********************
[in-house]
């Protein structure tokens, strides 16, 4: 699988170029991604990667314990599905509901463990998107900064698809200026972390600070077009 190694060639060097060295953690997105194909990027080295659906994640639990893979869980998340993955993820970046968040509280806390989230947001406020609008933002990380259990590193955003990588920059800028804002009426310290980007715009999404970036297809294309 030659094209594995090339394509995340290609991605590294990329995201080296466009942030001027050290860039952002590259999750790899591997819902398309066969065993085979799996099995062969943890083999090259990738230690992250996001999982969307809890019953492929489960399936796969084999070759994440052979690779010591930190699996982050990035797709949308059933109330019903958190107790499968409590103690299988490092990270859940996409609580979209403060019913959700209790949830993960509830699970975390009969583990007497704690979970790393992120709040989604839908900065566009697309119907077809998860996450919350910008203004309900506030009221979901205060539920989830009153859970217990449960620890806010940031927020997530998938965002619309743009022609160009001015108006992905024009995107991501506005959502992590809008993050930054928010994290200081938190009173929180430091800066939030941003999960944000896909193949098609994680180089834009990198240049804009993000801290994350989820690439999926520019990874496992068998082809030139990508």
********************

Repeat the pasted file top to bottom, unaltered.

[in-house]
């Protein structure tokens, strides 16, 4: 699988170029991604990667314990599905509901463990998107900064698809200026972390600070077009 190694060639060097060295953690997105194909990027080295659906994640639990893979869980998340993955993820970046968040509280806390989230947001406020609008933002990380259990590193955003990588920059800028804002009426310290980007715009999404970036297809294309 030659094209594995090339394509995340290609991605590294990329995201080296466009942030001027050290860039952002590259999750790899591997819902398309066969065993085979799996099995062969943890083999090259990738230690992250996001999982969307809890019953492929489960399936796969084999070759994440052979690779010591930190699996982050990035797709949308059933109330019903958190107790499968409590103690299988490092990270859940996409609580979209403060019913959700209790949830993960509830699970975390009969583990007497704690979970790393992120709040989604839908900065566009697309119907077809998860996450919350910008203004309900506030009221979901205060539920989830009153859970217990449960620890806010940031927020997530998938965002619309743009022609160009001015108006992905024009995107991501506005959502992590809008993050930054928010994290200081938190009173929180430091800066939030941003999960944000896909193949098609994680180089834009990198240049804009993000801290994350989820690439999926520019990874496992068998082809030139990508």